Fragments, juxtapositions, sudden illuminations, jarring proximities and a suspicion of systems; this is the image of the world offered by montage. Addressing time and space as a field of discontinuities, ruptures and breakages, montage overwhelms and unsettles perception. Pioneered in the first half of the twentieth century by the Surrealists and early Soviet filmmakers, montage became a radical subversive strategy of dissonance and shock for artists, designers, writers and thinkers seeking to challenge stereotypical images of the contemporary.

Tomorrow Was a Montage is an important opportunity to view rarely seen works that epitomise the visual language and polemical politics of the Former East in the 1960s and 70s, alongside contemporary works that demonstrate the enduring cogency of montage as an artistic method. Ranging across graphic design, animation, artists’ films and performance, Tomorrow Was a Montage features sixty significant poster works by the internationally celebrated Polish graphic designer and artist Roman Cie?lewicz, films by preeminent film-makers Jan Lenica and Zbigniew Rybczy?ski, and a screening event of legendary film works by Hungarian painter and experimental filmmaker György Kovásznai. Bringing the ethos of the exhibition into the contemporary is the work of the up-and-coming Polish film and sound artist Wojciech B?kowski.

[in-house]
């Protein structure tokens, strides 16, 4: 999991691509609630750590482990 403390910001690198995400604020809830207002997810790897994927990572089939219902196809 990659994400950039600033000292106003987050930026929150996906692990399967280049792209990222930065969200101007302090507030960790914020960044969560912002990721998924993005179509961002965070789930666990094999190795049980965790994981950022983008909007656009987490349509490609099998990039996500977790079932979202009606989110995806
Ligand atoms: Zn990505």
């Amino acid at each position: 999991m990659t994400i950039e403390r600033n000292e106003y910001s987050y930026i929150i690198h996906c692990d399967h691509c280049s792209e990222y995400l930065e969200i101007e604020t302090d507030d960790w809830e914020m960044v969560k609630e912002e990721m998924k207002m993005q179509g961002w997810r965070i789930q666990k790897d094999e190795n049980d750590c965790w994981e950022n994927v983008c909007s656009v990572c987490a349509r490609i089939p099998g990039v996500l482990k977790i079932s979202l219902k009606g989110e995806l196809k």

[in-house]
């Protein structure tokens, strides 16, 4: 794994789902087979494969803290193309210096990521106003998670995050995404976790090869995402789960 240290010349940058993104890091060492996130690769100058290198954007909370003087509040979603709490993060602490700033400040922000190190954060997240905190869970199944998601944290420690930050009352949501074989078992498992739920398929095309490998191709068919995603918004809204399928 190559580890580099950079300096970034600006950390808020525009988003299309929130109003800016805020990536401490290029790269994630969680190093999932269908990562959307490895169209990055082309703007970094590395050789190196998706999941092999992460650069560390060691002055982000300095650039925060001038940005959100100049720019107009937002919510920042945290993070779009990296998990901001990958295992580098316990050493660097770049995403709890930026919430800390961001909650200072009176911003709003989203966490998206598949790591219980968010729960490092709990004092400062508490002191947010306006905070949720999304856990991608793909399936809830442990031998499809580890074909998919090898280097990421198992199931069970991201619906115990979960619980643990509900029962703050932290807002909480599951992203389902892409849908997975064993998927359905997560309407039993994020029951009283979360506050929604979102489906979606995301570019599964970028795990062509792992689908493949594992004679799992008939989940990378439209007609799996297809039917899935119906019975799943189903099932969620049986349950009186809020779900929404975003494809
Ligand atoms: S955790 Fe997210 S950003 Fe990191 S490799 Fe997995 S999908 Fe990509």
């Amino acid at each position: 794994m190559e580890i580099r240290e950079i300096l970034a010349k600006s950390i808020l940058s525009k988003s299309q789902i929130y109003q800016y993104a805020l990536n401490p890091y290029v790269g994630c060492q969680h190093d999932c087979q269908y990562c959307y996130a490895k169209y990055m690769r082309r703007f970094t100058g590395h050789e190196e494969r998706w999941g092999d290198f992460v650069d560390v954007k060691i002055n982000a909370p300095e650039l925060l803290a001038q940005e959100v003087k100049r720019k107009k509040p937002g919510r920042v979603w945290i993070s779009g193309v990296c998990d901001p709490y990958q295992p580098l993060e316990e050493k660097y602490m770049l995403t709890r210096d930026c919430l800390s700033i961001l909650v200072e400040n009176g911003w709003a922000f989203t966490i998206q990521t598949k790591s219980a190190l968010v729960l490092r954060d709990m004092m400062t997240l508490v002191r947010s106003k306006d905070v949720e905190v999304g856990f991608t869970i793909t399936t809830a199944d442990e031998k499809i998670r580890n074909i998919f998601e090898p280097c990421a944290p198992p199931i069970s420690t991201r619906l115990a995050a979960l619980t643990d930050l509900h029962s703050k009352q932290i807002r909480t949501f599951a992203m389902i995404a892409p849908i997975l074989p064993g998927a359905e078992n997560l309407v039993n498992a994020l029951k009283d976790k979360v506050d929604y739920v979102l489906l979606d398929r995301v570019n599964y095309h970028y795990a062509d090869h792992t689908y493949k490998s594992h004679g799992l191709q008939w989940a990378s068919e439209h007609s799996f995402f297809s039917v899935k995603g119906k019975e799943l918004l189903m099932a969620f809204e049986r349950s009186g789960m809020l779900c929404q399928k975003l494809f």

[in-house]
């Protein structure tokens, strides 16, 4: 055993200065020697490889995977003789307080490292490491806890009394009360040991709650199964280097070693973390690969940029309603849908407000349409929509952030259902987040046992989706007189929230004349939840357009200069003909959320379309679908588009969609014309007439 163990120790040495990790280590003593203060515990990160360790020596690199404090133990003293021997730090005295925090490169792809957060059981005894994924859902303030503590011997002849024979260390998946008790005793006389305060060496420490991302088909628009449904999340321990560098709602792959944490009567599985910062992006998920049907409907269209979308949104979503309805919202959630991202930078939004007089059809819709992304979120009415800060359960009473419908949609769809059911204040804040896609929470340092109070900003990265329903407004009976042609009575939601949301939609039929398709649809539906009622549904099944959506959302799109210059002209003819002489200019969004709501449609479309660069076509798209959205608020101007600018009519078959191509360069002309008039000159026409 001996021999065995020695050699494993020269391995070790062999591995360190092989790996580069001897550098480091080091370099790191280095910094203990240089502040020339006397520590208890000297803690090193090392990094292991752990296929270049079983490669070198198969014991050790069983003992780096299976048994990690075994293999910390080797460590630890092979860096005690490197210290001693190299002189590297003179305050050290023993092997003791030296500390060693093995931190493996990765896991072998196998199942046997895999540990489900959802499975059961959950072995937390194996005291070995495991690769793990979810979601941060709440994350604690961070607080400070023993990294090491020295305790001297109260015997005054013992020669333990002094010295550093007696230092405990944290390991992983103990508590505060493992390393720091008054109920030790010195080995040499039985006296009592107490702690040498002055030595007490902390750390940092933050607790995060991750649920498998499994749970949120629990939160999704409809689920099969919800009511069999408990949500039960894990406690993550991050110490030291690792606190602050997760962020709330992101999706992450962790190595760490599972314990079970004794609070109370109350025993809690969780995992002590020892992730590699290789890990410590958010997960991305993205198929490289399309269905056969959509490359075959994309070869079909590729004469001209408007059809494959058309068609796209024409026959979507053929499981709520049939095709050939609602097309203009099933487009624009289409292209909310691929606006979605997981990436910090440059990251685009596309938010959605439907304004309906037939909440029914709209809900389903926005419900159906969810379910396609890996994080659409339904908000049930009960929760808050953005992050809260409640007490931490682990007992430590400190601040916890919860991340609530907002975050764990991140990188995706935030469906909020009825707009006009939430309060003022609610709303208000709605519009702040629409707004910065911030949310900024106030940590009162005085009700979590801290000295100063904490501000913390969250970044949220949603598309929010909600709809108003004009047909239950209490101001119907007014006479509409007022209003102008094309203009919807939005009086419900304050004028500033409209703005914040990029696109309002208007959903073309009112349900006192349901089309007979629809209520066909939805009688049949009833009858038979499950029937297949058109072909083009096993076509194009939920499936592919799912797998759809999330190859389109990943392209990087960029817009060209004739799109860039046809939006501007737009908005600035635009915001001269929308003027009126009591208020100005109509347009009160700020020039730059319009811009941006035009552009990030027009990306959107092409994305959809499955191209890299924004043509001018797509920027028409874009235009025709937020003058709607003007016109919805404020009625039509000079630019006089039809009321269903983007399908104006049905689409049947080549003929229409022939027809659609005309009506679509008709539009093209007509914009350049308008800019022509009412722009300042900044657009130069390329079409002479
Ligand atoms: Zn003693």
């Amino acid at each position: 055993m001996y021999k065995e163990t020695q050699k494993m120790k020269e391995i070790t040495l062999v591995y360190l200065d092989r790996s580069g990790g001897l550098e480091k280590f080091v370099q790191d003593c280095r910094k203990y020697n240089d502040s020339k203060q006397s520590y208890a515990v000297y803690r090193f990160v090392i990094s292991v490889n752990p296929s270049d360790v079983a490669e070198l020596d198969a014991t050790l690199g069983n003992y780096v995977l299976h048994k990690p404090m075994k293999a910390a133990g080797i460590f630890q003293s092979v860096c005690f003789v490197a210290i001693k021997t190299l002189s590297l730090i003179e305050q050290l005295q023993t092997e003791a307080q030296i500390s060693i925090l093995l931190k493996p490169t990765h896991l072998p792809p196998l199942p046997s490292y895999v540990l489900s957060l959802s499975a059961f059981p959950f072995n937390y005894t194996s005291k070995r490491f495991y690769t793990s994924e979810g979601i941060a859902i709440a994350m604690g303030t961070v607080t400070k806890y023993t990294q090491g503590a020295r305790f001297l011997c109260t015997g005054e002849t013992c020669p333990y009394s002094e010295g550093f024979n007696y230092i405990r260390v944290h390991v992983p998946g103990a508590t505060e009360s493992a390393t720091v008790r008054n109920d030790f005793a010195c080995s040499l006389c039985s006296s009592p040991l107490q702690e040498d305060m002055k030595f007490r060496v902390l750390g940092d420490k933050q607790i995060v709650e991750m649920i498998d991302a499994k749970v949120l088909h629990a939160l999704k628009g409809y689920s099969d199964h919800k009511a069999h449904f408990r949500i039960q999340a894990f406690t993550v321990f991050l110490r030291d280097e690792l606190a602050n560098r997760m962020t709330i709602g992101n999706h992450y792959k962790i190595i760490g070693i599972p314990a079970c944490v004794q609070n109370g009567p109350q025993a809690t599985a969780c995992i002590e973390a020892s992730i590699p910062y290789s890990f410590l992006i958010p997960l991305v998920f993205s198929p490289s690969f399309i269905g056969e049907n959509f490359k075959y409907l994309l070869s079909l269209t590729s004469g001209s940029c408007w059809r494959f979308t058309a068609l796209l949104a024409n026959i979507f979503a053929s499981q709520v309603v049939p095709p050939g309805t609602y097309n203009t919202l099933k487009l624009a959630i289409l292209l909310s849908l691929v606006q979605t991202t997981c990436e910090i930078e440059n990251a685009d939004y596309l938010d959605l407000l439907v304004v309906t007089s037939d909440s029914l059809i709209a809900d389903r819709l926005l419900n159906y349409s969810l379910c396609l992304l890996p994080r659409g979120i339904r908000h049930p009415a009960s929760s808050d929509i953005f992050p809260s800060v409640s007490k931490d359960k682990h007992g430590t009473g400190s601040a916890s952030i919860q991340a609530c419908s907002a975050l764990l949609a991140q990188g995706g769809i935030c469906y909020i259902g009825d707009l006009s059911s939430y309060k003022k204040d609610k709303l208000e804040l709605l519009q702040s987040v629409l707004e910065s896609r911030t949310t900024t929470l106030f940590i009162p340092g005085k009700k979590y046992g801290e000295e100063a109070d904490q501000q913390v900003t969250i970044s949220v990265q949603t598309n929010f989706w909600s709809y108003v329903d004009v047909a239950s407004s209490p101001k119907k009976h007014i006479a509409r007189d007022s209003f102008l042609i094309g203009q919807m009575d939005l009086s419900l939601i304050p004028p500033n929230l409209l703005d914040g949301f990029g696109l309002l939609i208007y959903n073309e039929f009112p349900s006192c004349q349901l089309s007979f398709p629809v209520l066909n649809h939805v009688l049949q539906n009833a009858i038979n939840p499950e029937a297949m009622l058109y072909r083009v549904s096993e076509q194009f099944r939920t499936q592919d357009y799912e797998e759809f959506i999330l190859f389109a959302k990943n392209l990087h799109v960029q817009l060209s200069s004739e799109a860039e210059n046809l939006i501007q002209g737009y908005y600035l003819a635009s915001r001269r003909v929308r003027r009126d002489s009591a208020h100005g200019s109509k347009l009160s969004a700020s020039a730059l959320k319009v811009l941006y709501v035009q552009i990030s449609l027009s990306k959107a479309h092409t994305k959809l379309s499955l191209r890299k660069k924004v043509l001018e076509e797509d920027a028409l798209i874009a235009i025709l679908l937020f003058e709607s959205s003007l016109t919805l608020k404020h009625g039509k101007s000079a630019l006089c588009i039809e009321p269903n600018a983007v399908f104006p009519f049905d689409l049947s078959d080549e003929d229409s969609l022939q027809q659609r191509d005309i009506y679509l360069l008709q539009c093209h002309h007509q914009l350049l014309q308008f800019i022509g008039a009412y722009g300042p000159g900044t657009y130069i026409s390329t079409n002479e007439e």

Working without computer software and often within the political constraints of state Communism, Cie?lewicz, Lenica, Rybczy?ski and Kovásznai reveal an astonishing technical mastery of montage and its provocative political possibilities that are unsurpassed. Both Cie?lewicz and Lenica were part of the globally recognized Polish Poster School, an outstanding example of poster art comparable to France's La Belle Epoque of the 1890s. Bringing a double visual heritage of Constructivism and Expressionism from the Former East, Cie?lewicz transformed contemporary graphic design. Moving to France in 1963, he worked as artistic director of ELLE, frequently contributing to magazines including Vogue and Opus International and was acclaimed for his lavish catalogue designs for prestigious exhibitions at the Pompidou Centre. Lenica who also moved to France in 1963 won numerous awards for his animations including the Fipresci Prize for Labyrinth, which is featured in the exhibition. Depicting a self-consciously Kafkaesque tale of a winged lonely man literally devoured by totalitarian rule, Labyrinth is considered one of the finest political animations ever made.

The works in this exhibition cover a remarkable period in European art and design. Indelibly marked by politics, the shared passion of the artists from three different generations characterizes an age and stands witness to disquiet, shame and a pervasive horror. By literally cutting away the certainties conjured and promulgated by state backed and mainstream media, these complex and uncanny images evoke the oppositional sensibility marking the visual culture of the early 21st century.

For more information about the Tomorrow Was a Montage exhibition and events, please see:

The galleries can be accessed via the Cooper Gallery doors at the east side of the DJCAD car park.

Opening hours: Monday - Friday: 10am - 5pm, Saturday: 11am - 5pm, Sunday: closed.

Roman Cie?lewicz, Pieds paniques III, 1974. Courtesy National Museum in Poznan © Roman Cie?lewicz Estate / ADAGP, Paris and DACS, London 2015.